It appears that bank regulators have reached an agreement on new standards for “the world’s largest banks in an effort to create a more stable financial system.”
The deal would create new capital standards for banks, a move designed to prevent the companies from loading up on the risk and debt many saw as a precursor to the recent financial crisis. The new rules will force banks to hold more capital against a wider range of their loans and investments. It will likely push down profits at the world’s largest banks, many of which have warned such a move could drive up the cost of credit for borrowers and restrict credit.
But are these new standards enough? What about the control fraud that takes place at these banks?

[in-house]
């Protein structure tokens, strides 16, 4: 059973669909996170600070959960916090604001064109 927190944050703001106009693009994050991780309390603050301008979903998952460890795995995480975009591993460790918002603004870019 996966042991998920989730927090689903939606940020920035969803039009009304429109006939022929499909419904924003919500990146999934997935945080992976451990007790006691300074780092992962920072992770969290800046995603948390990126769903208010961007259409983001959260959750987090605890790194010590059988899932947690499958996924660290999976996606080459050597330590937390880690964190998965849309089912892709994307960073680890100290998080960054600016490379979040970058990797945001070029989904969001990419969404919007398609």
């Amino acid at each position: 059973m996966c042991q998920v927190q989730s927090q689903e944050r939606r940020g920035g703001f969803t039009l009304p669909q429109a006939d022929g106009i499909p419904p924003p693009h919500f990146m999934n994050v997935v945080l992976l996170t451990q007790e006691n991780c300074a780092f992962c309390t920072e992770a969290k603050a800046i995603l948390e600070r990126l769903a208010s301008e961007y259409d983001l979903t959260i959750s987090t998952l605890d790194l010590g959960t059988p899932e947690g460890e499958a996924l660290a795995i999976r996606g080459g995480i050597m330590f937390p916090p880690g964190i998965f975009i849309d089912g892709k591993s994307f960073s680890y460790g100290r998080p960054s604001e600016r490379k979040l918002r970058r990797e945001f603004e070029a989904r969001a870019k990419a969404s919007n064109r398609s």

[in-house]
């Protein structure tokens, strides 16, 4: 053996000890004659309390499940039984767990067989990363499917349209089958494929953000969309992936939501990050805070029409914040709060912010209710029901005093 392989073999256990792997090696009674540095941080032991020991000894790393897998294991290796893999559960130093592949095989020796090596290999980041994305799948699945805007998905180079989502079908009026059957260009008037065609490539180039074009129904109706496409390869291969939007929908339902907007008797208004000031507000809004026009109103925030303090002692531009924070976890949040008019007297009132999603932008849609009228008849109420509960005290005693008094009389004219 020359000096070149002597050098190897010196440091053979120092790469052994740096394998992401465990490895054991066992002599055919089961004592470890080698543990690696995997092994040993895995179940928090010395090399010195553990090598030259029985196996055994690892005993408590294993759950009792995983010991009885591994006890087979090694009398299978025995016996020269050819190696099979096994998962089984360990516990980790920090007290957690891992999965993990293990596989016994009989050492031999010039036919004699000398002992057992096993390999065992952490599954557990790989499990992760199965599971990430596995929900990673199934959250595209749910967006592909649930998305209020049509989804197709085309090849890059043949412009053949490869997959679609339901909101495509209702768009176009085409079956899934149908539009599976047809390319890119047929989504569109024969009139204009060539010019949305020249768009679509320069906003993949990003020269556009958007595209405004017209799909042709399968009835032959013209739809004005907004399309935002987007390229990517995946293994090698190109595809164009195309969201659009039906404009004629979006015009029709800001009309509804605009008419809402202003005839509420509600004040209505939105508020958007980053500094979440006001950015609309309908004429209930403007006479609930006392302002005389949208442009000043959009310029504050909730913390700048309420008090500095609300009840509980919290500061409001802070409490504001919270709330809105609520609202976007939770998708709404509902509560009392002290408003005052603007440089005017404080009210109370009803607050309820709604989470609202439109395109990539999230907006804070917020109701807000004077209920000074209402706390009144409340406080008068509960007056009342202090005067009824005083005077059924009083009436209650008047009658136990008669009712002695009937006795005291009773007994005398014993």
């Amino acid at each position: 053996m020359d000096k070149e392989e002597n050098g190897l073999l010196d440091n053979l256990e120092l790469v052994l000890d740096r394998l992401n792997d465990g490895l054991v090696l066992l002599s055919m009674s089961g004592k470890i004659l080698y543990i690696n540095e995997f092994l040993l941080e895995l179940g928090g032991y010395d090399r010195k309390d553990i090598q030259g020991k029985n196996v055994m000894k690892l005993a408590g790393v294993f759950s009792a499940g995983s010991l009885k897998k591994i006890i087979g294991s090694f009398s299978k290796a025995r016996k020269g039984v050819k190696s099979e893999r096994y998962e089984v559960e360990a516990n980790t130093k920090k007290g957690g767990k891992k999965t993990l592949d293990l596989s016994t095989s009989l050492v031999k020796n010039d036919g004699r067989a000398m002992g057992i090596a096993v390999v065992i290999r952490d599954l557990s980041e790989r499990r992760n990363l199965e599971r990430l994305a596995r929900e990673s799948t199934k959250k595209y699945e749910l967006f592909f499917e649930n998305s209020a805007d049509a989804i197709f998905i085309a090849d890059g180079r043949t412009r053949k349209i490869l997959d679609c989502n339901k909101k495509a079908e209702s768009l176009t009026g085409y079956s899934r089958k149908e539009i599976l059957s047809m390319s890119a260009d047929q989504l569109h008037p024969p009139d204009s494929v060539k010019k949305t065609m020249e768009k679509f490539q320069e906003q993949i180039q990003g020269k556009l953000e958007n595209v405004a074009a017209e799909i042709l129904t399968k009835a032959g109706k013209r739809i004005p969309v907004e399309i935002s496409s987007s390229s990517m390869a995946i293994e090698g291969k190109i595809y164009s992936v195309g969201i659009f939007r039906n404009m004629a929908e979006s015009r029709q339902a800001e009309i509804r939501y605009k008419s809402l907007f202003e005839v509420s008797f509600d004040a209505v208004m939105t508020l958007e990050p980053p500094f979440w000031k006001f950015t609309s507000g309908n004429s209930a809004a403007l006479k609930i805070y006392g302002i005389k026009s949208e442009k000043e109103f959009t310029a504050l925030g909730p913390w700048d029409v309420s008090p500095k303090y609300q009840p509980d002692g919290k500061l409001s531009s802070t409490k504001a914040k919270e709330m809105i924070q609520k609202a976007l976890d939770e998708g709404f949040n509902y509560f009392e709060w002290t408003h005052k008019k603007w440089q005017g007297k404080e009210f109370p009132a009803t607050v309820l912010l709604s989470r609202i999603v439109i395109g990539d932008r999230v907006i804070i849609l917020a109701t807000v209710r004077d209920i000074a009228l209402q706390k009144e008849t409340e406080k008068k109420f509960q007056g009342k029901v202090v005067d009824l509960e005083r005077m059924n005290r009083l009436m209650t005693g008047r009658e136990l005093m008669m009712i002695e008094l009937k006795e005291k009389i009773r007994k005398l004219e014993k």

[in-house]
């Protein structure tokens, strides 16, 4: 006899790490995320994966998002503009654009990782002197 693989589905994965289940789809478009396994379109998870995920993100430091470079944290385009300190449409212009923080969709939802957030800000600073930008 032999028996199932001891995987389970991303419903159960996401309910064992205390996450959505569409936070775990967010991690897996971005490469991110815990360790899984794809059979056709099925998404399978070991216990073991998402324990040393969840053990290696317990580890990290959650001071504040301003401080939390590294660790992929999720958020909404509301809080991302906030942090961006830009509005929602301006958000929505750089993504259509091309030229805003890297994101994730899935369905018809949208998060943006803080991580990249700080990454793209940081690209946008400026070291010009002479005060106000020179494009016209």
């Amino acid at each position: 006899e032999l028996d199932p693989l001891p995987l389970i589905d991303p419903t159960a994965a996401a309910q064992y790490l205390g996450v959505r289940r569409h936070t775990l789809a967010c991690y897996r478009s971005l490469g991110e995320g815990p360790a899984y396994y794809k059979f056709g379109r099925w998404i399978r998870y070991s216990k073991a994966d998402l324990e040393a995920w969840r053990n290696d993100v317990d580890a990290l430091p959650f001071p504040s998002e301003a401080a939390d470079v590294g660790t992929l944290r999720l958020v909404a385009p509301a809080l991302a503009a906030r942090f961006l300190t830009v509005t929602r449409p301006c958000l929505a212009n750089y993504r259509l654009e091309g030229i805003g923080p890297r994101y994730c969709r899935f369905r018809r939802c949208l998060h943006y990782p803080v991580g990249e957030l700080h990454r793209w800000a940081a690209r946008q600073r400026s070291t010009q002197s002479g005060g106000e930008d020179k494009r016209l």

Control fraud — as defined by William K. Black — takes place when “the CEO or head of state uses the entity as a ‘weapon'” to engage in fraud.
Since CEOs are behind the control fraud in most cases, regulators need to focus on enforcing the Sarbanes-Oxley Act, which holds CEOs and other senior executives accountable for “accuracy and completeness of their companies’ financial reports and to set up internal controls to assure the accuracy and completeness of the reports.”
It’s important to hold not just CEOs, but their associates as well, accountable because they have a personal incentive to engage in the fraud even at the expense of company profits (i.e. personal bonsuses); otherwise, a Gresham’s is set up in which only CEOs who are willing to engage in the control fraud will be hired.